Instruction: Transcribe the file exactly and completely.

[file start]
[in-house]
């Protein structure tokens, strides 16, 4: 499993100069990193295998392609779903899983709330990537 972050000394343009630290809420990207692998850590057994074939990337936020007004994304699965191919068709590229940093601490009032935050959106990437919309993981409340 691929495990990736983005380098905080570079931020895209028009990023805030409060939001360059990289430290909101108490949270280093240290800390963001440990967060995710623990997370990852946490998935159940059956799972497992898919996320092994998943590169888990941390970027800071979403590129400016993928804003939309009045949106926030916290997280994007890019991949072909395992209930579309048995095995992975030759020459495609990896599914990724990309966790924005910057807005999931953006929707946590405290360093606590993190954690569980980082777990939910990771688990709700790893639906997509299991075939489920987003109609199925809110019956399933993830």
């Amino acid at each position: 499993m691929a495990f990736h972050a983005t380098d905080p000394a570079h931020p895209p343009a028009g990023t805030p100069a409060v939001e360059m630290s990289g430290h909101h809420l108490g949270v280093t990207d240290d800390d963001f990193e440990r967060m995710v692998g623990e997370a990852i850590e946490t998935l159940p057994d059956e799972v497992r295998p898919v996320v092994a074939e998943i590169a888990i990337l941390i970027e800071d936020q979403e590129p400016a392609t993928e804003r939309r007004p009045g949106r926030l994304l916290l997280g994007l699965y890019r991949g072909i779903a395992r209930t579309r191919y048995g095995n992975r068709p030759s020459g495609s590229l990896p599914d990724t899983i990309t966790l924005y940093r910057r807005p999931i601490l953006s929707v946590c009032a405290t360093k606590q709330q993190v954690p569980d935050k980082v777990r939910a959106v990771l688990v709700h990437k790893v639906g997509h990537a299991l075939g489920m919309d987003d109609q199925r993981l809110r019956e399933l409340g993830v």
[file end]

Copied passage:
[in-house]
């Protein structure tokens, strides 16, 4: 499993100069990193295998392609779903899983709330990537 972050000394343009630290809420990207692998850590057994074939990337936020007004994304699965191919068709590229940093601490009032935050959106990437919309993981409340 691929495990990736983005380098905080570079931020895209028009990023805030409060939001360059990289430290909101108490949270280093240290800390963001440990967060995710623990997370990852946490998935159940059956799972497992898919996320092994998943590169888990941390970027800071979403590129400016993928804003939309009045949106926030916290997280994007890019991949072909395992209930579309048995095995992975030759020459495609990896599914990724990309966790924005910057807005999931953006929707946590405290360093606590993190954690569980980082777990939910990771688990709700790893639906997509299991075939489920987003109609199925809110019956399933993830």
């Amino acid at each position: 499993m691929a495990f990736h972050a983005t380098d905080p000394a570079h931020p895209p343009a028009g990023t805030p100069a409060v939001e360059m630290s990289g430290h909101h809420l108490g949270v280093t990207d240290d800390d963001f990193e440990r967060m995710v692998g623990e997370a990852i850590e946490t998935l159940p057994d059956e799972v497992r295998p898919v996320v092994a074939e998943i590169a888990i990337l941390i970027e800071d936020q979403e590129p400016a392609t993928e804003r939309r007004p009045g949106r926030l994304l916290l997280g994007l699965y890019r991949g072909i779903a395992r209930t579309r191919y048995g095995n992975r068709p030759s020459g495609s590229l990896p599914d990724t899983i990309t966790l924005y940093r910057r807005p999931i601490l953006s929707v946590c009032a405290t360093k606590q709330q993190v954690p569980d935050k980082v777990r939910a959106v990771l688990v709700h990437k790893v639906g997509h990537a299991l075939g489920m919309d987003d109609q199925r993981l809110r019956e399933l409340g993830v």